town it has carried to their "long homes" several
of our most worthy and cstecmea residents. Wc
are informed from an authentic source, that the
whole number of deaths in Danville since the
first of January last, has been thirty seven ! and
it is believed about two. thirds, if not a still
greater proporlion,havo died of Erysipelas. The
nonulalion of D in 1840. was little rising 2,600;
taking 20 as the number who have fallen by the
epidemic, and we have one to every hundred of
the inhabitants.which shows a greater mortality
in proportion to tho population, than prevailed in
Now York during the cholera season. The
neighboring towns have also been severely afflicted.
In view of these solemn dealings of Providence
the kindred ties which Death has riven the
fond expectations it has blighted the tears, the
anguish, the gloom it has occasioned in family
circles, and indeed throughout the entire com.
munity, with what force docs tho reflections
come home to our minds
"What shadows we are
And what shadows we pursue."
A RICH OLD MAID.
A correspondent of the Indiana American,
writing from Natchez, Miss, after remarking
that a largo portion of the business in that city
is done by females, and that they are capitalists
and active members' Of the business firms, gives
as an instance of the pranks played by dame
Fortune to those who won her favor by industry
and economy, tho following sketch of a rather
antique maiden a Alias Lydia 1J .
About fifteen years since, she came to this
place from Philadelphia, alone, poor, friendless,
and unrccommended, and commenced business
in the humble canaeitv of huckster selling an.
pics, candy, &c,at the corners of the streets-
next a small shop a retail store, &c, gradually
roso up until her property is now valued at three
hundred thousand dollars. For some years her
operations in Natchez and Vicksburgh have
been very large. She owns some dozen or the
finest houses in Vicksburgh, and is now a rich
old maid, and what is a rare circumstance, ac
cumulated by her own industry. She has none
of the contracted notions and love of small mat
ters peculiar to old maids; but has a strong,
grasping, masculine nronensity for heavy busi
ness transactions, with all the care ana econo
my of a strict housewife. When in Vicksburg.
the other day, sho was pointed out to us, and we
pursued her several sauarcs until she entered a
storehouse on business. Her features arc rig
id with care and calculation. There is none of
that sweet smile of loveliness which plays about
the sweet countenance of woman her voice
has assumed a hard and commanding tone, in
stead of the soft cadence of love and gentleness
her step is hurried, instead 01 light and grace
ful. Her action, look, and air is that of business,
instead of the graces of lovely women.
sue only Knows one impulse 01 action mon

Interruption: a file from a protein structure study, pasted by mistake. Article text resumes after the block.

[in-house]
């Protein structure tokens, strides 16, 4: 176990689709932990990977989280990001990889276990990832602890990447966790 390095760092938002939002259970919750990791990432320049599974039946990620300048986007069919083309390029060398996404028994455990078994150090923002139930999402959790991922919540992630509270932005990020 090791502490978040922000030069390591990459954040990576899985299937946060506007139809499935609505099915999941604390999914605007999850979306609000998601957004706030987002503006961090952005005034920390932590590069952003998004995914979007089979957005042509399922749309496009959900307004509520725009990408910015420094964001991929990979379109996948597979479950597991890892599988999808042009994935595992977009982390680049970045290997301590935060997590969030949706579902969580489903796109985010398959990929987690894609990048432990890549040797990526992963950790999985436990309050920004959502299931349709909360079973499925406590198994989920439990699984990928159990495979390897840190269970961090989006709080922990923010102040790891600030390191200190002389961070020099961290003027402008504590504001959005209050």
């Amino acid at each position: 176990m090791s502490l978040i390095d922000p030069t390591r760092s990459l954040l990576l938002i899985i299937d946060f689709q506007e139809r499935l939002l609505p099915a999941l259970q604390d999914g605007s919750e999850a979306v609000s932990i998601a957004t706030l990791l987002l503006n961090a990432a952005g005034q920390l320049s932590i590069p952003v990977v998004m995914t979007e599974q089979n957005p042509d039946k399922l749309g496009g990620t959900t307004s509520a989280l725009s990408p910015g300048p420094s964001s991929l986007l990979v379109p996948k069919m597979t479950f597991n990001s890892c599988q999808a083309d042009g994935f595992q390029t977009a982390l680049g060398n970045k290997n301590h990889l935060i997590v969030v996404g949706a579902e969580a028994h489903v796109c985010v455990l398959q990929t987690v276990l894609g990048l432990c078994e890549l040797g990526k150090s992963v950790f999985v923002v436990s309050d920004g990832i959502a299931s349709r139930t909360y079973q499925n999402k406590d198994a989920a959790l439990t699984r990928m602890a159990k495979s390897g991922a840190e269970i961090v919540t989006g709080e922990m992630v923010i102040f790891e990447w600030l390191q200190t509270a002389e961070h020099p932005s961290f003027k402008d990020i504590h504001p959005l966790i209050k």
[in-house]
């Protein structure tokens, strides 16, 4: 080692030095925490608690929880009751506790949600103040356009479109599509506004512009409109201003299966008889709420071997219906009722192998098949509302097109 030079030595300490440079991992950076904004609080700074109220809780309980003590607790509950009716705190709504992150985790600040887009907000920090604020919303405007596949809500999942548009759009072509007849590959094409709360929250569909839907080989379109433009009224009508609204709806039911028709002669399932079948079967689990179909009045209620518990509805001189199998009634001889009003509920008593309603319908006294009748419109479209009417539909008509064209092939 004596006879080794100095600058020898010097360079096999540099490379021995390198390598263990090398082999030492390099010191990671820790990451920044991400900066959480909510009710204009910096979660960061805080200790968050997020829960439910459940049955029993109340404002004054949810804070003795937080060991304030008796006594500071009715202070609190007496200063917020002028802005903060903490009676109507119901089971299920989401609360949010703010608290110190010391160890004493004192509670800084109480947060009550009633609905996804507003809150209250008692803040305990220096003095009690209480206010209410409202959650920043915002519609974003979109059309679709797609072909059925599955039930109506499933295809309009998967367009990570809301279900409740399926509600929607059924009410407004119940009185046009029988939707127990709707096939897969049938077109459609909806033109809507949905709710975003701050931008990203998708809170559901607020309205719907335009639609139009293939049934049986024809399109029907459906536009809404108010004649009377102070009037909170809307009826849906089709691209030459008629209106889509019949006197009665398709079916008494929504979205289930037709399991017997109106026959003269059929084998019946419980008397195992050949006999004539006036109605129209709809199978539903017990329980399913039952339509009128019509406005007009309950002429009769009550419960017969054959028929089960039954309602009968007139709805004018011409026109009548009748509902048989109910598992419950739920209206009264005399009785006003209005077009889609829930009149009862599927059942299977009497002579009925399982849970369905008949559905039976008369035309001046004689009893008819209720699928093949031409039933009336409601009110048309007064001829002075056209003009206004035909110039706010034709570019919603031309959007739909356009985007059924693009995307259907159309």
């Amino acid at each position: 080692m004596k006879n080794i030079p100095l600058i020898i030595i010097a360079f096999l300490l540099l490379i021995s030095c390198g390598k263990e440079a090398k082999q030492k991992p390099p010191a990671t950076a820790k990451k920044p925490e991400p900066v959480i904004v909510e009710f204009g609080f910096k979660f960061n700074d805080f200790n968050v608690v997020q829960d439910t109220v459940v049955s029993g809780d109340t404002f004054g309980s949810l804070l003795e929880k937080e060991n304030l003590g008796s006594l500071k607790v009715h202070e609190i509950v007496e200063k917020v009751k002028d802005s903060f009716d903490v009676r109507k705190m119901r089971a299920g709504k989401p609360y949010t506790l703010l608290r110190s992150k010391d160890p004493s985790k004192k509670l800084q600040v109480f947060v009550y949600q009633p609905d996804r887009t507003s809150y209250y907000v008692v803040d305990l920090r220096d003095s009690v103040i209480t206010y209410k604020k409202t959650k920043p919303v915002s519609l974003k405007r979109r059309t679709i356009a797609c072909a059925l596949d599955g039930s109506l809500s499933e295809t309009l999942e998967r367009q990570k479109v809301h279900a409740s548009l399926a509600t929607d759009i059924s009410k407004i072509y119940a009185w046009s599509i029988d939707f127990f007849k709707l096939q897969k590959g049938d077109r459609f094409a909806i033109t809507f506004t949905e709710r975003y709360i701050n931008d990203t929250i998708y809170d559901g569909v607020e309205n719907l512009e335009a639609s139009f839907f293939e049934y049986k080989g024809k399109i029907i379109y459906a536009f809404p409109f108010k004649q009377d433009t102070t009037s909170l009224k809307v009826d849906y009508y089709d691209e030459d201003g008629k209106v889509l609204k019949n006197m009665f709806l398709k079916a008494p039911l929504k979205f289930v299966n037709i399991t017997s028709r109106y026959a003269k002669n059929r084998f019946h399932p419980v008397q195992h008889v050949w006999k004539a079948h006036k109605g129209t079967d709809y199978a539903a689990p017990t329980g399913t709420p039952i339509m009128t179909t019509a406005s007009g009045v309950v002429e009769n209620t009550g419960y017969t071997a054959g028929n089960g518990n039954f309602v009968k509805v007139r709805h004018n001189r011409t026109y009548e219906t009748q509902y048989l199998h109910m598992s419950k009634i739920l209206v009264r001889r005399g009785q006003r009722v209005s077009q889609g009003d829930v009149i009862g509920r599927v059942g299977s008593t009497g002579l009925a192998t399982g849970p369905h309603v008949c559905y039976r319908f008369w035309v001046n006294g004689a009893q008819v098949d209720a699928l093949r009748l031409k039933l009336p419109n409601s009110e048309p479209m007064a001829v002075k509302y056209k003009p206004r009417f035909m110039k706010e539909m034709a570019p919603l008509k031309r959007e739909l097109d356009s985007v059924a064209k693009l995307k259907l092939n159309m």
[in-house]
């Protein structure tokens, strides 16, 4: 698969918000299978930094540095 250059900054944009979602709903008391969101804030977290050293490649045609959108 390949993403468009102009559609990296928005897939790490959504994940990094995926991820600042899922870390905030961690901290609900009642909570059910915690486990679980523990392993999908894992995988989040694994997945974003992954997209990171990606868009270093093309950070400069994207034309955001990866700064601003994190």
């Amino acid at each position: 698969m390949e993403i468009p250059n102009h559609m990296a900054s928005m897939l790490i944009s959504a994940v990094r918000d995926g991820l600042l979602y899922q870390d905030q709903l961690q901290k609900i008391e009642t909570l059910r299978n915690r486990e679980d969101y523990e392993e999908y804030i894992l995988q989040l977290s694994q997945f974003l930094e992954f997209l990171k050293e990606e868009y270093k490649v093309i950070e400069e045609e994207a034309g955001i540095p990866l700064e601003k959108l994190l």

ey. As an illustration of her character, we will
namo one instance of her attempting to woo the
powers of Cupid. Having accidentally discov
ered that she was alone in the world, about four
years since, she determined upon purchasing n
husband. Une day as J udge finKnara was pass,
ing her establishment at Vicksburgh, she want
ed him to count some money for her. The read
er will recollect Judge Pinkard is an old bach
elor. The Judge, at her request, stepped into
the counting room, where she had one hundred
thousand dollars lying upon the table. When
the Judgo had finished counting the love pile,
she informed him in ouitc a business manner
that he could have the control of it, if he would
take her with it! History does not mention
whether the Judge took the question under con
sidcralinn, or whether ho rendered the opinion
of tho Court instautlv. But we are glad Ins de
cision has been presented. He has decided that
the one hundred thousand dollars was quite tie
sirablc; but the incumbrance was greater thin
the nctt value. So the petitioner was rumsuil
ed. Wc should suppose she was about forty
years of age, but it is hard to judge the ago of
an old maul.
Navv Depautment, March 27, 1813.
Six swords prepared in obcdieiien to various
resolutions of Congress, and intended to havo
been presented to officers of the Navy for gal
lantry and good conduct in the actions with the
enemy in which they wcro engaged, have re
cently been found in the Navy Department.
These omccrs being not now in the service,
and perhaps not living, the swords properly be
long, and will bo delivered upon the production
of satisfactory evidence, to the nearest male
The names of tho officers to whom voted and
the actions in which they distinguished them
selves, arc subjoined :
James Bliss, Midshipman,
Lake Erie, Sept,
Sent. 11. 1914.
Tho'a Grccves, jr. Midshipman, Capture llritish
Richardson Prick ...do---- - do Reindeer.
Tho's N. Bonneville, - do .... . do do
Alexander Storct, do - - - -Rogers
Carter, - Sailing-master,
PROSI ECTS OF TRADE.
Wc stated a few days since that the prospects
of an improvement in the business of .ho coun.
try were beginning to manliest tnctnseiucs in
various sections of the country. We aro now